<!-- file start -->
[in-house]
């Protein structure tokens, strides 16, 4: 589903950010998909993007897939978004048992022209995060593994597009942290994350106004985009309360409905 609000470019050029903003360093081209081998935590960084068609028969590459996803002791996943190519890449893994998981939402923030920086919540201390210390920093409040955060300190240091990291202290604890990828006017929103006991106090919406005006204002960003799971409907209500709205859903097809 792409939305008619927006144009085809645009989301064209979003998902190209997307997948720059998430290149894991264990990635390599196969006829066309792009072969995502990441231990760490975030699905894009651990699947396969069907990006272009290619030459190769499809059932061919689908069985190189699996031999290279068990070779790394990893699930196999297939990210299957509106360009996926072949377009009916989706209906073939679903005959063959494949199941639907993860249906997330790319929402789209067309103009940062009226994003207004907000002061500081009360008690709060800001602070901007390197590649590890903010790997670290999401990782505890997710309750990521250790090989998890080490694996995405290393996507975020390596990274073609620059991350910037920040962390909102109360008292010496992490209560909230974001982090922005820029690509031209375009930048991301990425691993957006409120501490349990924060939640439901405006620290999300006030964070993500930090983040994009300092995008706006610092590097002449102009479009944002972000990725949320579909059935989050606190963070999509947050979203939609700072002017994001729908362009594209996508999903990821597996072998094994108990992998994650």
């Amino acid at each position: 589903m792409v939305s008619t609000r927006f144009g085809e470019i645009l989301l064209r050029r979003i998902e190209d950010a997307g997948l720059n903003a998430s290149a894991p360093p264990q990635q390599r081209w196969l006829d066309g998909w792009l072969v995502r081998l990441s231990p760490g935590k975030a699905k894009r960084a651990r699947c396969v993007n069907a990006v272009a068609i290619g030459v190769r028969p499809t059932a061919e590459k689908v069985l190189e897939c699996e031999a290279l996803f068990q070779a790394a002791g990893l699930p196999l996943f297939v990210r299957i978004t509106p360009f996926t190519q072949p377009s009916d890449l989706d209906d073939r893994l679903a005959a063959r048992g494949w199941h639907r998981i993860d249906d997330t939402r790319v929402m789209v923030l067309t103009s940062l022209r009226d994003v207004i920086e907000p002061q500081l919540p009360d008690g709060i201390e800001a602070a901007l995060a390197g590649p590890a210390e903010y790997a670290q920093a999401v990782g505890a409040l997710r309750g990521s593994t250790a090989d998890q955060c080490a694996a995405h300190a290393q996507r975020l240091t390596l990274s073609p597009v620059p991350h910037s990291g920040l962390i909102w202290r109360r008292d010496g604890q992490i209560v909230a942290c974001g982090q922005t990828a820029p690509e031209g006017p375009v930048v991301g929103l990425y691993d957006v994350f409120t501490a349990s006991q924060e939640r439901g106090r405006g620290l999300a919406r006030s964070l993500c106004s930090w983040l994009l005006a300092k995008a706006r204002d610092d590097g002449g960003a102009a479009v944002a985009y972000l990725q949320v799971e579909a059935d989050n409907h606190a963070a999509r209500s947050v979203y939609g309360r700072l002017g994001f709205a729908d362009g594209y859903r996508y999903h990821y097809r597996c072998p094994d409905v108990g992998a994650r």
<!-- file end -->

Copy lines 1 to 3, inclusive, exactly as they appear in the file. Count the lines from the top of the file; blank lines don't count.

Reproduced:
[in-house]
């Protein structure tokens, strides 16, 4: 589903950010998909993007897939978004048992022209995060593994597009942290994350106004985009309360409905 609000470019050029903003360093081209081998935590960084068609028969590459996803002791996943190519890449893994998981939402923030920086919540201390210390920093409040955060300190240091990291202290604890990828006017929103006991106090919406005006204002960003799971409907209500709205859903097809 792409939305008619927006144009085809645009989301064209979003998902190209997307997948720059998430290149894991264990990635390599196969006829066309792009072969995502990441231990760490975030699905894009651990699947396969069907990006272009290619030459190769499809059932061919689908069985190189699996031999290279068990070779790394990893699930196999297939990210299957509106360009996926072949377009009916989706209906073939679903005959063959494949199941639907993860249906997330790319929402789209067309103009940062009226994003207004907000002061500081009360008690709060800001602070901007390197590649590890903010790997670290999401990782505890997710309750990521250790090989998890080490694996995405290393996507975020390596990274073609620059991350910037920040962390909102109360008292010496992490209560909230974001982090922005820029690509031209375009930048991301990425691993957006409120501490349990924060939640439901405006620290999300006030964070993500930090983040994009300092995008706006610092590097002449102009479009944002972000990725949320579909059935989050606190963070999509947050979203939609700072002017994001729908362009594209996508999903990821597996072998094994108990992998994650």
């Amino acid at each position: 589903m792409v939305s008619t609000r927006f144009g085809e470019i645009l989301l064209r050029r979003i998902e190209d950010a997307g997948l720059n903003a998430s290149a894991p360093p264990q990635q390599r081209w196969l006829d066309g998909w792009l072969v995502r081998l990441s231990p760490g935590k975030a699905k894009r960084a651990r699947c396969v993007n069907a990006v272009a068609i290619g030459v190769r028969p499809t059932a061919e590459k689908v069985l190189e897939c699996e031999a290279l996803f068990q070779a790394a002791g990893l699930p196999l996943f297939v990210r299957i978004t509106p360009f996926t190519q072949p377009s009916d890449l989706d209906d073939r893994l679903a005959a063959r048992g494949w199941h639907r998981i993860d249906d997330t939402r790319v929402m789209v923030l067309t103009s940062l022209r009226d994003v207004i920086e907000p002061q500081l919540p009360d008690g709060i201390e800001a602070a901007l995060a390197g590649p590890a210390e903010y790997a670290q920093a999401v990782g505890a409040l997710r309750g990521s593994t250790a090989d998890q955060c080490a694996a995405h300190a290393q996507r975020l240091t390596l990274s073609p597009v620059p991350h910037s990291g920040l962390i909102w202290r109360r008292d010496g604890q992490i209560v909230a942290c974001g982090q922005t990828a820029p690509e031209g006017p375009v930048v991301g929103l990425y691993d957006v994350f409120t501490a349990s006991q924060e939640r439901g106090r405006g620290l999300a919406r006030s964070l993500c106004s930090w983040l994009l005006a300092k995008a706006r204002d610092d590097g002449g960003a102009a479009v944002a985009y972000l990725q949320v799971e579909a059935d989050n409907h606190a963070a999509r209500s947050v979203y939609g309360r700072l002017g994001f709205a729908d362009g594209y859903r996508y999903h990821y097809r597996c072998p094994d409905v108990g992998a994650r």